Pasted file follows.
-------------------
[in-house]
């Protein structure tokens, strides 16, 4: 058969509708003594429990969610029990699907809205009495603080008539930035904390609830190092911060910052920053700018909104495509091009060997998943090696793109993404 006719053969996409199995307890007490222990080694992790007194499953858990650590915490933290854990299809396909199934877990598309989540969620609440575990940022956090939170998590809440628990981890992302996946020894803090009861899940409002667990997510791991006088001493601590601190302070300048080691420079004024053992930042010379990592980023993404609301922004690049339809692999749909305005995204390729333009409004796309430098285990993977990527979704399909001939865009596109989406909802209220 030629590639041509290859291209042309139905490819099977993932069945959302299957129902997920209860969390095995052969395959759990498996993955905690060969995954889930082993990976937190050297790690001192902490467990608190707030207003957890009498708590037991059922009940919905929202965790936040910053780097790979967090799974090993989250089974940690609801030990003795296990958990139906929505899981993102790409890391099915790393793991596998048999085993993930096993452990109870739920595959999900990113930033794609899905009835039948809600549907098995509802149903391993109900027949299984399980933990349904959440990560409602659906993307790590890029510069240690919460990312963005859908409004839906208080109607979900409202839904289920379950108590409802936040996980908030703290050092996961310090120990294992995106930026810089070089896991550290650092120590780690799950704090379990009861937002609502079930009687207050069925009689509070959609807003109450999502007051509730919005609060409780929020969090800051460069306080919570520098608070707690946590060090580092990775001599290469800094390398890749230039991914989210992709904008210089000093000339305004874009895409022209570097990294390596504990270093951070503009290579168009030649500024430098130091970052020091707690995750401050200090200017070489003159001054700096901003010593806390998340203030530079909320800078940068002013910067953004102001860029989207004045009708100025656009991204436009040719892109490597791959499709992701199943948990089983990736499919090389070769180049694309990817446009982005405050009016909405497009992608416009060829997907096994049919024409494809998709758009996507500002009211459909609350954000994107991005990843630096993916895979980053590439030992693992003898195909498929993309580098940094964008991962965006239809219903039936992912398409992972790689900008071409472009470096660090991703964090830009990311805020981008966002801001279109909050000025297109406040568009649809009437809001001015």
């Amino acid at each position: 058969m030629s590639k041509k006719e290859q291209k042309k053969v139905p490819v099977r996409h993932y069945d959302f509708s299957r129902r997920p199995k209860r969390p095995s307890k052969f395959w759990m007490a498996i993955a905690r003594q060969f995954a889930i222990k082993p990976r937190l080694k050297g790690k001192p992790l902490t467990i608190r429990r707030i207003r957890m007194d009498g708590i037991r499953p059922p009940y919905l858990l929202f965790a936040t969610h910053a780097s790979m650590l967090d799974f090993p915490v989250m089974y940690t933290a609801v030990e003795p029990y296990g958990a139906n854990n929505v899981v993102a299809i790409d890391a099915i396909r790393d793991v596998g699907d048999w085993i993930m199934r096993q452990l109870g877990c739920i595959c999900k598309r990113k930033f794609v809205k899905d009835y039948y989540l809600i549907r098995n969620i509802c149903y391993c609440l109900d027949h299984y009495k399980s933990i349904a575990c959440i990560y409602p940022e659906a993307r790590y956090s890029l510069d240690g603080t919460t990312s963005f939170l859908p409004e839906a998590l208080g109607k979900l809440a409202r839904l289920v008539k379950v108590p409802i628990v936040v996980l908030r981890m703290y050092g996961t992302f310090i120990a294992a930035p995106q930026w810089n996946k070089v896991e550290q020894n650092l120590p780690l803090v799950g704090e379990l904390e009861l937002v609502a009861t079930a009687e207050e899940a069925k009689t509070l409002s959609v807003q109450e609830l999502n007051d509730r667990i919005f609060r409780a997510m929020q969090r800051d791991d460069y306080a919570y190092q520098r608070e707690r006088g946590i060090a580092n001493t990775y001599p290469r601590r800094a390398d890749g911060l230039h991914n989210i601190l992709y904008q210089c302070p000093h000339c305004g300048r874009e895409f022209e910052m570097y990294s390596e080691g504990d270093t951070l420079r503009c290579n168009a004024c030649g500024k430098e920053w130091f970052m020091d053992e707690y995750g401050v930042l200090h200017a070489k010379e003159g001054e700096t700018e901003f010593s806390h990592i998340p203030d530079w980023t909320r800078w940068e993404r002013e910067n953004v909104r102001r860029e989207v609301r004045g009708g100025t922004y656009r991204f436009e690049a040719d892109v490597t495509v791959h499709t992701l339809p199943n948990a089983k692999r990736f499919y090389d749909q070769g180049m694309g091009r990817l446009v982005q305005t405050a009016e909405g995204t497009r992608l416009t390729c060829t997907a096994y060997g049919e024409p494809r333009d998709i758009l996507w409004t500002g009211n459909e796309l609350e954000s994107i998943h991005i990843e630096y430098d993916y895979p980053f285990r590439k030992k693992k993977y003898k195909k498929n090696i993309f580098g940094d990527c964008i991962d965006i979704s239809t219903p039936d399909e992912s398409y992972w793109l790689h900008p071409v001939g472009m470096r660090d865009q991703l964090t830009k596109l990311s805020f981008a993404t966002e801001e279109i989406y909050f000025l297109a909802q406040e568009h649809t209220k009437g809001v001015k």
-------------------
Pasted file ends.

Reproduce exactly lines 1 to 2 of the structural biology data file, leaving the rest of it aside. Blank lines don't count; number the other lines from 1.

[in-house]
């Protein structure tokens, strides 16, 4: 058969509708003594429990969610029990699907809205009495603080008539930035904390609830190092911060910052920053700018909104495509091009060997998943090696793109993404 006719053969996409199995307890007490222990080694992790007194499953858990650590915490933290854990299809396909199934877990598309989540969620609440575990940022956090939170998590809440628990981890992302996946020894803090009861899940409002667990997510791991006088001493601590601190302070300048080691420079004024053992930042010379990592980023993404609301922004690049339809692999749909305005995204390729333009409004796309430098285990993977990527979704399909001939865009596109989406909802209220 030629590639041509290859291209042309139905490819099977993932069945959302299957129902997920209860969390095995052969395959759990498996993955905690060969995954889930082993990976937190050297790690001192902490467990608190707030207003957890009498708590037991059922009940919905929202965790936040910053780097790979967090799974090993989250089974940690609801030990003795296990958990139906929505899981993102790409890391099915790393793991596998048999085993993930096993452990109870739920595959999900990113930033794609899905009835039948809600549907098995509802149903391993109900027949299984399980933990349904959440990560409602659906993307790590890029510069240690919460990312963005859908409004839906208080109607979900409202839904289920379950108590409802936040996980908030703290050092996961310090120990294992995106930026810089070089896991550290650092120590780690799950704090379990009861937002609502079930009687207050069925009689509070959609807003109450999502007051509730919005609060409780929020969090800051460069306080919570520098608070707690946590060090580092990775001599290469800094390398890749230039991914989210992709904008210089000093000339305004874009895409022209570097990294390596504990270093951070503009290579168009030649500024430098130091970052020091707690995750401050200090200017070489003159001054700096901003010593806390998340203030530079909320800078940068002013910067953004102001860029989207004045009708100025656009991204436009040719892109490597791959499709992701199943948990089983990736499919090389070769180049694309990817446009982005405050009016909405497009992608416009060829997907096994049919024409494809998709758009996507500002009211459909609350954000994107991005990843630096993916895979980053590439030992693992003898195909498929993309580098940094964008991962965006239809219903039936992912398409992972790689900008071409472009470096660090991703964090830009990311805020981008966002801001279109909050000025297109406040568009649809009437809001001015």